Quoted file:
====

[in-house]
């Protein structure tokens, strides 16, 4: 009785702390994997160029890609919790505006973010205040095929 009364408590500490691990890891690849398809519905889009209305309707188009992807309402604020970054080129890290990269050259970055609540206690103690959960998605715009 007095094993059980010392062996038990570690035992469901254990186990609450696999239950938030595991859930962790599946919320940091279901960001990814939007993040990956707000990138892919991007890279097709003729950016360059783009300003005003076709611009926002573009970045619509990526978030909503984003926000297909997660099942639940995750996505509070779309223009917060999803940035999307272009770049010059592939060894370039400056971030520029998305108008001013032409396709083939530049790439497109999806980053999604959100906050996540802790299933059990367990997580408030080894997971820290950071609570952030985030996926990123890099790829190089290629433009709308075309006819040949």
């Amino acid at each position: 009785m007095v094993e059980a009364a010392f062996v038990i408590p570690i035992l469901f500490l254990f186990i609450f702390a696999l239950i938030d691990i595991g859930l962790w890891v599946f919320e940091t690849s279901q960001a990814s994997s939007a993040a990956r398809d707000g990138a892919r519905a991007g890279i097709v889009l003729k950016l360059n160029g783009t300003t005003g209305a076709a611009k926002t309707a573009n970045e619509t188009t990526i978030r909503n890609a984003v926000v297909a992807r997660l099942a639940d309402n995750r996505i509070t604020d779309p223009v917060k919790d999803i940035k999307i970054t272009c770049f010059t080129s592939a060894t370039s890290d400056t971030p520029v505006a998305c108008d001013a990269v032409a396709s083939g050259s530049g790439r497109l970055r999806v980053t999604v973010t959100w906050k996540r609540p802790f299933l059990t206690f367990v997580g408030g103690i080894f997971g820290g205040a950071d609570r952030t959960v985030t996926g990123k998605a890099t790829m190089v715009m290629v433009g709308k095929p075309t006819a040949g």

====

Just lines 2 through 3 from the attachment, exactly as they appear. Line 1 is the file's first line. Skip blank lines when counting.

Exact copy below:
């Protein structure tokens, strides 16, 4: 009785702390994997160029890609919790505006973010205040095929 009364408590500490691990890891690849398809519905889009209305309707188009992807309402604020970054080129890290990269050259970055609540206690103690959960998605715009 007095094993059980010392062996038990570690035992469901254990186990609450696999239950938030595991859930962790599946919320940091279901960001990814939007993040990956707000990138892919991007890279097709003729950016360059783009300003005003076709611009926002573009970045619509990526978030909503984003926000297909997660099942639940995750996505509070779309223009917060999803940035999307272009770049010059592939060894370039400056971030520029998305108008001013032409396709083939530049790439497109999806980053999604959100906050996540802790299933059990367990997580408030080894997971820290950071609570952030985030996926990123890099790829190089290629433009709308075309006819040949």
């Amino acid at each position: 009785m007095v094993e059980a009364a010392f062996v038990i408590p570690i035992l469901f500490l254990f186990i609450f702390a696999l239950i938030d691990i595991g859930l962790w890891v599946f919320e940091t690849s279901q960001a990814s994997s939007a993040a990956r398809d707000g990138a892919r519905a991007g890279i097709v889009l003729k950016l360059n160029g783009t300003t005003g209305a076709a611009k926002t309707a573009n970045e619509t188009t990526i978030r909503n890609a984003v926000v297909a992807r997660l099942a639940d309402n995750r996505i509070t604020d779309p223009v917060k919790d999803i940035k999307i970054t272009c770049f010059t080129s592939a060894t370039s890290d400056t971030p520029v505006a998305c108008d001013a990269v032409a396709s083939g050259s530049g790439r497109l970055r999806v980053t999604v973010t959100w906050k996540r609540p802790f299933l059990t206690f367990v997580g408030g103690i080894f997971g820290g205040a950071d609570r952030t959960v985030t996926g990123k998605a890099t790829m190089v715009m290629v433009g709308k095929p075309t006819a040949g």